• Touchless

    On: May 29, 2020
    In: Uncategorized
    Views: 2406

    As businesses across the country are looking to re-open, marketing teams are scrambling. The crisis continues, and it’s a constant struggle to find the right tone. People want more than images of people cheering first responders and grandparents cooing over babies on Zoom calls. It is okay to acknowledge the dangers, but don’t leverage it and risk looking self-centered. You can reassure your customers without patronizing them. Let them know you’re taking precautions — but there is no need to overwhelm them. You can be careful and still ‘feel’ normal.

    And it couldn’t hurt to have laugh or two.

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  • Brandspeak

    On: May 18, 2020
    In: Uncategorized
    Views: 2408

    Your brand is not silent in these times. Your doors may be locked. Your teams are working from home or furloughed. And your plans postponed or shelved entirely for now. But your brand still speaks.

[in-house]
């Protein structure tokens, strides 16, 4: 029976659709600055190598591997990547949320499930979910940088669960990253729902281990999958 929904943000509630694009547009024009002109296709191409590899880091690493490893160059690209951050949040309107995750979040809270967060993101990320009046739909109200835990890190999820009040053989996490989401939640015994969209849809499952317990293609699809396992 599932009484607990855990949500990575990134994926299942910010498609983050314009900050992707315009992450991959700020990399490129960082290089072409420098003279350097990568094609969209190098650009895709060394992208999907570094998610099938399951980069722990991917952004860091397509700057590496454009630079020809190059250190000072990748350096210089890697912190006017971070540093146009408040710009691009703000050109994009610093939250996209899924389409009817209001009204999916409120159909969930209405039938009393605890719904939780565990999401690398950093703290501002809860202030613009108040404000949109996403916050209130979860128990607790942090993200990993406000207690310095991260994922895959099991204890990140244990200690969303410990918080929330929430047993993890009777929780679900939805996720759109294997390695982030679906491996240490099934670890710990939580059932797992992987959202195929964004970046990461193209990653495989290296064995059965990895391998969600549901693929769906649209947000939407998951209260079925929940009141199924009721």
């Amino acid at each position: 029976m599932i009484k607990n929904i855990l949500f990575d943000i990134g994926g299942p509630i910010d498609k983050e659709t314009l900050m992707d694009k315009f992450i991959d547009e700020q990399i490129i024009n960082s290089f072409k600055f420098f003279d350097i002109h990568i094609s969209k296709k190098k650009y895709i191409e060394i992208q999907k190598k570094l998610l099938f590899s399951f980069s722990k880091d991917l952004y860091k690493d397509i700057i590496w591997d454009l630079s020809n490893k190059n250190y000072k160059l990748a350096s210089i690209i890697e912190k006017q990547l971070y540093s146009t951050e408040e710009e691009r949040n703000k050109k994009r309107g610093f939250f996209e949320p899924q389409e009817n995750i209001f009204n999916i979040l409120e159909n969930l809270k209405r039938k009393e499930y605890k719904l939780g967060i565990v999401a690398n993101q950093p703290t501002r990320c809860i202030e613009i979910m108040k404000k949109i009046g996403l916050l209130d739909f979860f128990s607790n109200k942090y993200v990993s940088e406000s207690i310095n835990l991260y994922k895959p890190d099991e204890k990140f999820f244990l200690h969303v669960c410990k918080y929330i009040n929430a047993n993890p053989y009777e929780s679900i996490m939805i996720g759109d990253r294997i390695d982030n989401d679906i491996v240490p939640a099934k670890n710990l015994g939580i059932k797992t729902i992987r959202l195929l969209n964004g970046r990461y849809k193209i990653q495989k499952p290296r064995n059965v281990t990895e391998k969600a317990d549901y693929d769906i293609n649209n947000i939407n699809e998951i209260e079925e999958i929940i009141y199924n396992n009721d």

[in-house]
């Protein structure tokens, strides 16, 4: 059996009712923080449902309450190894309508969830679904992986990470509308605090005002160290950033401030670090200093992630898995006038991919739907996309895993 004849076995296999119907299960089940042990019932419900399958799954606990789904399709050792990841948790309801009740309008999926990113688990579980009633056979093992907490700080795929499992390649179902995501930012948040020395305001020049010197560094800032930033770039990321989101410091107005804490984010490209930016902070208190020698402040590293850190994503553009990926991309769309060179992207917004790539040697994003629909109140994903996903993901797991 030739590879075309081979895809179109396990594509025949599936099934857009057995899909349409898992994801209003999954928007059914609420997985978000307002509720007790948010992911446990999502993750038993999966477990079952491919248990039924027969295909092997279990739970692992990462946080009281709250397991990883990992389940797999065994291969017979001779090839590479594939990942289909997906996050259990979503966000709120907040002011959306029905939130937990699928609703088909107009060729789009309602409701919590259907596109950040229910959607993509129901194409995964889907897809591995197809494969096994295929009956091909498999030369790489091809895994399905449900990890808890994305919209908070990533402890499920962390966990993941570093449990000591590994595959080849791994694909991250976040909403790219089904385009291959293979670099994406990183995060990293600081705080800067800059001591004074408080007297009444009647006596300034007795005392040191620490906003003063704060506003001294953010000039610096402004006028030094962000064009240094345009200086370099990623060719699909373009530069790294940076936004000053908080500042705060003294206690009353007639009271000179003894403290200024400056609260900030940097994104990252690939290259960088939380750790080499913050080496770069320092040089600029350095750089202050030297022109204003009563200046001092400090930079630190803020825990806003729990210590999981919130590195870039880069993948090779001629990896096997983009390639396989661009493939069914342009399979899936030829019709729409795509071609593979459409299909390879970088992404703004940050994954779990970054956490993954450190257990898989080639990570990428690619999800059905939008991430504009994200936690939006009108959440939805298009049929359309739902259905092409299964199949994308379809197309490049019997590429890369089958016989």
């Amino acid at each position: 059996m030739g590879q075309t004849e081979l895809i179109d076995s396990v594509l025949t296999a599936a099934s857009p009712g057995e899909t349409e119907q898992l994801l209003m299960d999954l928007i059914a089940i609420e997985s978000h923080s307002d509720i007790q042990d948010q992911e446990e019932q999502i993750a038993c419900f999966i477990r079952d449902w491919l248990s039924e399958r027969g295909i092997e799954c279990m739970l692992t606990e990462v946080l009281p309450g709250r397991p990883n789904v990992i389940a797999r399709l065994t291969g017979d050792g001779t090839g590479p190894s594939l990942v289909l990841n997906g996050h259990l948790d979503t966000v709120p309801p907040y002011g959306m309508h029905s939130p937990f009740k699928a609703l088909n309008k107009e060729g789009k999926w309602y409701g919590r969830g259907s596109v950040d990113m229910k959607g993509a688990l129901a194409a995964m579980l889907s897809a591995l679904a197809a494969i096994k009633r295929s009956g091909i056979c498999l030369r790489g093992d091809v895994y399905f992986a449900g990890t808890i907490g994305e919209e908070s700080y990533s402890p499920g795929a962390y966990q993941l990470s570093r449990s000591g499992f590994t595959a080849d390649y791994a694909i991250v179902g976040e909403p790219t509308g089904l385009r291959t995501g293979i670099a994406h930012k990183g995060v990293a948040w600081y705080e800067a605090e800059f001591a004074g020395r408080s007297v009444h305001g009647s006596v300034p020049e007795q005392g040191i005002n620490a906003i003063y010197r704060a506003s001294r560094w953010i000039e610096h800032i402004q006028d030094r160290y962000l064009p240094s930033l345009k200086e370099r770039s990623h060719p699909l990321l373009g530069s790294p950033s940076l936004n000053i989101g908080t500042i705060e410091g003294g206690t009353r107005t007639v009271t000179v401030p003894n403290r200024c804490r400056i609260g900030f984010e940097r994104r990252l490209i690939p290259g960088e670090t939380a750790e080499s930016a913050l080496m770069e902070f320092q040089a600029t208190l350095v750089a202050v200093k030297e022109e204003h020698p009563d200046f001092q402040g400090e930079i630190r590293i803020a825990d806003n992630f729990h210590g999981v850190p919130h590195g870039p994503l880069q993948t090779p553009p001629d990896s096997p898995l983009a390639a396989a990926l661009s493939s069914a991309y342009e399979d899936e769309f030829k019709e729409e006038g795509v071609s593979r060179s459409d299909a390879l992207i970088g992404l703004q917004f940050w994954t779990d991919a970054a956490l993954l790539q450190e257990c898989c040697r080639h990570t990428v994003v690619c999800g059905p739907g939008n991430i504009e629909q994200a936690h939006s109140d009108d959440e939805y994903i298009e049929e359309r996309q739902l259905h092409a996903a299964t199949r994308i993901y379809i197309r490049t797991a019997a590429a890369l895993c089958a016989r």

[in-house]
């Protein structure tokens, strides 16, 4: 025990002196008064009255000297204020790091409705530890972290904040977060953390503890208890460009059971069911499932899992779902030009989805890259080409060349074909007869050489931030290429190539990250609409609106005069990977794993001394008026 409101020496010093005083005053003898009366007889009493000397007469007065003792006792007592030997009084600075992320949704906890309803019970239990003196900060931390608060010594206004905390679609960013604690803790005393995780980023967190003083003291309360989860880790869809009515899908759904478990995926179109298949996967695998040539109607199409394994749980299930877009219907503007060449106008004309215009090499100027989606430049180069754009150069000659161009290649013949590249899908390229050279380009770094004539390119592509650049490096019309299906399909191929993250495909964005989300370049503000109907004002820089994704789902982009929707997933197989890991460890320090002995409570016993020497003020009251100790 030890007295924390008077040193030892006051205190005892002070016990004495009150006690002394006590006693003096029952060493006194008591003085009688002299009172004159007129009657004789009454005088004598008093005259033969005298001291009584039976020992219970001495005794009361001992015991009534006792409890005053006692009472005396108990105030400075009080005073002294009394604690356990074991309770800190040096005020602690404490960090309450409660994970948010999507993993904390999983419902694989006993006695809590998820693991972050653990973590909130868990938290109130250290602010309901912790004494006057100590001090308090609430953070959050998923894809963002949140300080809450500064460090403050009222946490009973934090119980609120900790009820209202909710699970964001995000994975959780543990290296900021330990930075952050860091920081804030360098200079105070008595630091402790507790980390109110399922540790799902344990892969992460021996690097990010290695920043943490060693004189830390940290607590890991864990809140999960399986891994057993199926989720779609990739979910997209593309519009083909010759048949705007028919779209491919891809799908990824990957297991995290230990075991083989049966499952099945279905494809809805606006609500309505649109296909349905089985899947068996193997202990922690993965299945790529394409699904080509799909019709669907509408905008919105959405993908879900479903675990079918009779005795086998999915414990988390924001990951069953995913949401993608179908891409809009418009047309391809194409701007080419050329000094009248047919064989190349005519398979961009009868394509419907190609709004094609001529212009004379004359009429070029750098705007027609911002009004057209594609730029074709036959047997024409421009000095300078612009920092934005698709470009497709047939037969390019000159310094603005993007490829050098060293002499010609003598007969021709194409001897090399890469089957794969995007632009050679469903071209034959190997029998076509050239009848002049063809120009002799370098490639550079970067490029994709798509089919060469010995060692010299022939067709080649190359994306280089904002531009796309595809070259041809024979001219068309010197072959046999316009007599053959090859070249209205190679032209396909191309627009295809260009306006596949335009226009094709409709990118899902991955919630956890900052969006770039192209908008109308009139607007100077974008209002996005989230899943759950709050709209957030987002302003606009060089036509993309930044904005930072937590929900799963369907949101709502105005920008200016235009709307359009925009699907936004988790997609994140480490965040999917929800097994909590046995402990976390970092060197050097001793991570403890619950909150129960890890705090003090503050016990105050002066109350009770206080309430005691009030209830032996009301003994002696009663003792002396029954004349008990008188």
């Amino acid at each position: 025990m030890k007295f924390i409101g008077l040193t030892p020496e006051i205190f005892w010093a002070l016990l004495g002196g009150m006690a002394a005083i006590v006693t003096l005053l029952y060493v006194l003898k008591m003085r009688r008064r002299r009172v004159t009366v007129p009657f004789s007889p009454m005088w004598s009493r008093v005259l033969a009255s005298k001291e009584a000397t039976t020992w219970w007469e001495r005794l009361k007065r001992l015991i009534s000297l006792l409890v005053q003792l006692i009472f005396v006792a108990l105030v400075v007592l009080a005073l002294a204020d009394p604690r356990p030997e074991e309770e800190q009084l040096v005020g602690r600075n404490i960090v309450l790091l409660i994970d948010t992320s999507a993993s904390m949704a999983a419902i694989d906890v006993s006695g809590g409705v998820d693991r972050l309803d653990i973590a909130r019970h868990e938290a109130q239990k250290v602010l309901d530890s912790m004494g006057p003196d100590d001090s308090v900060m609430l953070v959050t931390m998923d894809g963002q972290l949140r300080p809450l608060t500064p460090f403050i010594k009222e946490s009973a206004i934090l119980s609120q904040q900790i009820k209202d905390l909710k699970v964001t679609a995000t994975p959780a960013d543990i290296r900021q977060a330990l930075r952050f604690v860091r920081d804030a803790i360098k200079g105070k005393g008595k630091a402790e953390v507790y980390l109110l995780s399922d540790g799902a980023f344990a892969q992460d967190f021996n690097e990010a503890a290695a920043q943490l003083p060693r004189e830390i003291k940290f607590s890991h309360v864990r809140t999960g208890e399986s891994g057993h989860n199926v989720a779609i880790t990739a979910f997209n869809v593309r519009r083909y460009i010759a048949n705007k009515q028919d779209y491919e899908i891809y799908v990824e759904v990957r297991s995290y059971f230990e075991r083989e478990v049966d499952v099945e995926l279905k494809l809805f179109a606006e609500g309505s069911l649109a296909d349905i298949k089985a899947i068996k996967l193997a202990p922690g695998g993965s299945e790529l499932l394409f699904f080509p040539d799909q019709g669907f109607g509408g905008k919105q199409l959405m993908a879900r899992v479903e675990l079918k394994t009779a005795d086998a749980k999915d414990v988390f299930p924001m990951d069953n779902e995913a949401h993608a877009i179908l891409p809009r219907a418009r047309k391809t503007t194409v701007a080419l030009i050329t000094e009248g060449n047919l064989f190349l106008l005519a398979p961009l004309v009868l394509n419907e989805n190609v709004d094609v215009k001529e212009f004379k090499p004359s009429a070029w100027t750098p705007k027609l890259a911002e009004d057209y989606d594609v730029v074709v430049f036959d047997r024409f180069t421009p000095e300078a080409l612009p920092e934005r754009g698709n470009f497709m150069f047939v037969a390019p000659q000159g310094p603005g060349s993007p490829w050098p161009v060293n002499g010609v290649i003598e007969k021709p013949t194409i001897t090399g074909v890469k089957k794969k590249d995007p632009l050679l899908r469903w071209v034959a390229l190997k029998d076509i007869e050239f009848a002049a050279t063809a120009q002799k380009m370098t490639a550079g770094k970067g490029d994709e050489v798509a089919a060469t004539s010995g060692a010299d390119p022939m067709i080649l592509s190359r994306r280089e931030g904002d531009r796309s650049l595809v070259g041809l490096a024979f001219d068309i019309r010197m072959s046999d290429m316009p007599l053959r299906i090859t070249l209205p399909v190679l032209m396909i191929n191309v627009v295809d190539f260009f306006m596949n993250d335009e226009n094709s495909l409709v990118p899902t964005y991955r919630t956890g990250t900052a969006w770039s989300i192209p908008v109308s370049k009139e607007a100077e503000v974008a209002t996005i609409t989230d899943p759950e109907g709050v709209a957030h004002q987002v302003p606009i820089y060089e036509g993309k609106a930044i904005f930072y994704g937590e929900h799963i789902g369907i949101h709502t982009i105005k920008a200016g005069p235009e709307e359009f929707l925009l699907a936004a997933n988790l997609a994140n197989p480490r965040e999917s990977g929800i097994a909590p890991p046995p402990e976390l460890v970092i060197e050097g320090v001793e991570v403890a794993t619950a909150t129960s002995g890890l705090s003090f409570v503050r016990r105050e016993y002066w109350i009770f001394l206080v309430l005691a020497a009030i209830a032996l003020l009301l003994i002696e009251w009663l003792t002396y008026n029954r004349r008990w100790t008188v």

Your brand is the sum total of your customers’ experience with you. Every sale, every interaction, and every communication is a building block of your brand. And two months of lockdown won’t put an end to that. These exchanges might be changing — but they’re not ending.

    So keep communicating with your customers however you can. Because in the end, your brand is all about them.

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    On: February 15, 2019
    In: Uncategorized
    Views: 2544

    Many people think of branding as simply a company’s logo and maybe a catchy tagline, but it is much more than that. When marketing is executed seriously and thoroughly, it is a reflection of a company’s core spirit and personality. Branding can serve as a through line for all of a company’s communication efforts.

    Your brand builds a level of trust between your company and prospective customers. It is usually the first impression of your company and its products, and consistent branding reinforces your credibility and reputation. It can also preview your company’s personality and values, giving them a better idea what to expect from you.